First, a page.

REF impact weighting should be 25 per cent, says Witty

Impact should be given a weighting of 25 per cent at the next research excellence framework, the author of a government-commissioned review has said

October 15, 2013

Sir Andrew Witty, chief executive of GlaxoSmithKline, said the introduction of impact in the forthcoming REF provided “a different sort of incentive to translate research insights into benefits for local businesses”.

Earlier this year the government commissioned Sir Andrew, who is also the chancellor of the University of Nottingham, to examine how universities can better support economic growth and drive exports.

His report, published on 15 October, said there should be “a presumption” of increase in the weighting for impact evidence to 25 per cent in the next REF in 2020, subject to evaluation of the current system.

However, the report is light on why the move would have the desired effect.

According to Encouraging a British Invention Revolution, the UK is a world leader in technology and inventions, but needs to simplify complex funding streams and charge universities with a greater role in delivering economic growth.

It recommends that the government commit to spending £1 billion over the next parliament on “Arrow Projects”, joint ventures in clusters between universities and business, including Local Enterprise Partnerships.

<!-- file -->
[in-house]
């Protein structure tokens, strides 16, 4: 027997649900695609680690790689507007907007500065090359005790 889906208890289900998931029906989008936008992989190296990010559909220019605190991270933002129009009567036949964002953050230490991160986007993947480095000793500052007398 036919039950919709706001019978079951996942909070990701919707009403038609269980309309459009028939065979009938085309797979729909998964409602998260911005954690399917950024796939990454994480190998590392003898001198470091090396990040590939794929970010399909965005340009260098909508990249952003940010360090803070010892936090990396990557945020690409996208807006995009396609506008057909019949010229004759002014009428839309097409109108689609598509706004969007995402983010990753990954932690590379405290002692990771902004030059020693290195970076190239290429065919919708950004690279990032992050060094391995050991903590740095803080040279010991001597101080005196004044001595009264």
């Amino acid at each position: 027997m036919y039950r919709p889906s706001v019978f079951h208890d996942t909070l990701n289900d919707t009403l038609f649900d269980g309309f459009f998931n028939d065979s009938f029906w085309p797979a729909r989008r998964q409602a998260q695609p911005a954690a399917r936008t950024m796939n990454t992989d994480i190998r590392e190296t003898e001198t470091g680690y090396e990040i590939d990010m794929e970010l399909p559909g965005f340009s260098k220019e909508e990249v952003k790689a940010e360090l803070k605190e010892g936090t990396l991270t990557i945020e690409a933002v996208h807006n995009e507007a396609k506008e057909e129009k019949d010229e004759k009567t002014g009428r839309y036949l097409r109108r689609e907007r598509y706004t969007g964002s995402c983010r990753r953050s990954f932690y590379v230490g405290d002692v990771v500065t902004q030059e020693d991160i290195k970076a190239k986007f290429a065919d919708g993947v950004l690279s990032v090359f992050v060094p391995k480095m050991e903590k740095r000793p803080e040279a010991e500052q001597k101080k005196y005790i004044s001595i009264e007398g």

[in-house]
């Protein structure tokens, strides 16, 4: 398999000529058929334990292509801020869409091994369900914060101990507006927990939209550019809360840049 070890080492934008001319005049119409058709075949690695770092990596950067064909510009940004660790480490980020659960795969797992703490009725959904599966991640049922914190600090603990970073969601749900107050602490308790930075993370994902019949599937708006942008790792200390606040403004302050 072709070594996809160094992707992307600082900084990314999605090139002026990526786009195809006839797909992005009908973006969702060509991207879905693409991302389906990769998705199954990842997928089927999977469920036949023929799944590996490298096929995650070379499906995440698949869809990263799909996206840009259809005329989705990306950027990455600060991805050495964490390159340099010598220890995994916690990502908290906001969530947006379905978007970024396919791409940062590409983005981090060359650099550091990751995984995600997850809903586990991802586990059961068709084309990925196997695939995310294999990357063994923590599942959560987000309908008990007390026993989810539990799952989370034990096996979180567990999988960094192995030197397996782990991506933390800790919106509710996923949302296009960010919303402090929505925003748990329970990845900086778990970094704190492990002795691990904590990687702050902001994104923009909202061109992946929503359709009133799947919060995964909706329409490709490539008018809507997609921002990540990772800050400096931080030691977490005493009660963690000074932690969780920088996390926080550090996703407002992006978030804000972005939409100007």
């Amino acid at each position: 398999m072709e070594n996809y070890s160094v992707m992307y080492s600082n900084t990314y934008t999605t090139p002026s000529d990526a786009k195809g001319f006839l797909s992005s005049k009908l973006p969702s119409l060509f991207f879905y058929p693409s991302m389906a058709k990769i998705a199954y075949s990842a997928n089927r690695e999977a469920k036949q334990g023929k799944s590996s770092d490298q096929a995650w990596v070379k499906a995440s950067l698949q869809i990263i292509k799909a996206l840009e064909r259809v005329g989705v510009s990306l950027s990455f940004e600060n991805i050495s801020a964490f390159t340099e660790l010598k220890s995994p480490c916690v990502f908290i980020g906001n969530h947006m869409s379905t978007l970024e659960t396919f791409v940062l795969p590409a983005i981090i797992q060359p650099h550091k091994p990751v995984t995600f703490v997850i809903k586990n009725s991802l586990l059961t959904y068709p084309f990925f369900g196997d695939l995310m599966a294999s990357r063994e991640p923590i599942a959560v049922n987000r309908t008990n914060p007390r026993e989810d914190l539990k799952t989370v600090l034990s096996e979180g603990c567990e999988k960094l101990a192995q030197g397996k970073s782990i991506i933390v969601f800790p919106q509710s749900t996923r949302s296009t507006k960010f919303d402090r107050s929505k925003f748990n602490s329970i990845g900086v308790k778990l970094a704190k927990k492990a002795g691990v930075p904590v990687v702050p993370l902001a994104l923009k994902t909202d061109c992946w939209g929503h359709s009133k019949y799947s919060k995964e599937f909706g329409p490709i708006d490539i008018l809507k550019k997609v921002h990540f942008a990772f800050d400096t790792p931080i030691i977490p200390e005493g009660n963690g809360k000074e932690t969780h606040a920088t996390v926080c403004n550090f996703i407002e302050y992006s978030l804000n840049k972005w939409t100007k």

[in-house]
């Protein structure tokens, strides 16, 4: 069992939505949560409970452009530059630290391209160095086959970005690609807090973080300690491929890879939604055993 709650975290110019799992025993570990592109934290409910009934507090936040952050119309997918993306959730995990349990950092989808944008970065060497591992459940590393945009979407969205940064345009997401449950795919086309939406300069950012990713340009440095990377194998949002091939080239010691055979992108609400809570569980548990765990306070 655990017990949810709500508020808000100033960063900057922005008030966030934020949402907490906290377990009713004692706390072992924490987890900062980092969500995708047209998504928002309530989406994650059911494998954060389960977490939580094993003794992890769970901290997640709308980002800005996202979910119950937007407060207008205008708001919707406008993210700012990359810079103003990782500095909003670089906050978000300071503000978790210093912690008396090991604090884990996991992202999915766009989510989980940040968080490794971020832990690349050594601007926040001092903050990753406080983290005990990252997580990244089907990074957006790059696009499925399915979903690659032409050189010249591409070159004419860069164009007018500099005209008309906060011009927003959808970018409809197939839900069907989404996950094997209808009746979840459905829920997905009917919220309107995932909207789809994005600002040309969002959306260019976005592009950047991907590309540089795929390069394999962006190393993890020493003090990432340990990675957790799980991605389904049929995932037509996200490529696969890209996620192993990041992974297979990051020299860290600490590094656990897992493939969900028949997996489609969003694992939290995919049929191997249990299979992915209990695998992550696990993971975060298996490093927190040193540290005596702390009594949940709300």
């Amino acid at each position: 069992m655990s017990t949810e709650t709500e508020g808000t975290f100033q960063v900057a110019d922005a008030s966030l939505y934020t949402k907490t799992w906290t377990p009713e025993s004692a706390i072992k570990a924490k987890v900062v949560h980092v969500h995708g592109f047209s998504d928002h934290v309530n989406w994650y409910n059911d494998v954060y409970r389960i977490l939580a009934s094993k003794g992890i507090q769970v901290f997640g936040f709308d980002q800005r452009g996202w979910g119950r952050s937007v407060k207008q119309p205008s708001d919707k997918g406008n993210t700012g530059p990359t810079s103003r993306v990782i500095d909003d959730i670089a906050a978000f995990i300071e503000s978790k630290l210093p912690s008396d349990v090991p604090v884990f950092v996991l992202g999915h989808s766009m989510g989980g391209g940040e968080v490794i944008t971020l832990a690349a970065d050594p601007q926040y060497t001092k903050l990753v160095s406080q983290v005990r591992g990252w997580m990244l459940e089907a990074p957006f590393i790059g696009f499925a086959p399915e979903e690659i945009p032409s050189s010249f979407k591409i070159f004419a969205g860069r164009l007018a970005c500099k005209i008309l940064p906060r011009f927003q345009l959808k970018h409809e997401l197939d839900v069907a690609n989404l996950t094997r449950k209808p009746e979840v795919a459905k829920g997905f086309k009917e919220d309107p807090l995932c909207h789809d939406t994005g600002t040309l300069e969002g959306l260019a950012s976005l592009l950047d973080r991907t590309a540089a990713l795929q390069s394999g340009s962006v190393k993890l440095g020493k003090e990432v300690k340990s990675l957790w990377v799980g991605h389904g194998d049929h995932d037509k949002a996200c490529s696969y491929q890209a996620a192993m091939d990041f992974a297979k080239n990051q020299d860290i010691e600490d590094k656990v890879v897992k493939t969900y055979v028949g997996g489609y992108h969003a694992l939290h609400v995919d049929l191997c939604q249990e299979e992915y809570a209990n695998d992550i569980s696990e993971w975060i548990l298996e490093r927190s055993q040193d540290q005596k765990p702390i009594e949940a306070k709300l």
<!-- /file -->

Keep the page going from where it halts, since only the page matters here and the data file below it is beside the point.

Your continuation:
“The Arrows should provide full support to the invention at the ‘Tip’ and should be uninhibited by Institutional status, geography or source of funding,” says Sir Andrew in the report’s foreword.

“Government should put its weight behind creating global scale through encouragement of real collaboration in fields in which we can win,” he adds.

Funding could be new or come from existing sources, says the report.

Other proposals in the report include increasing funding for the Higher Education Innovation Fund from £160 million to £250 million a year, with the allocation method “sharpened” to incentivise engagement with SMEs.

Universities should also put in place a single point of entry for small- and medium-sized enterprises that “triages” their needs and directs them to the relevant part of the university, it adds.

The report also recommends that ministers write to the chairs of all LEPs with universities in their areas setting out the expectation that they should have a university presence on the board.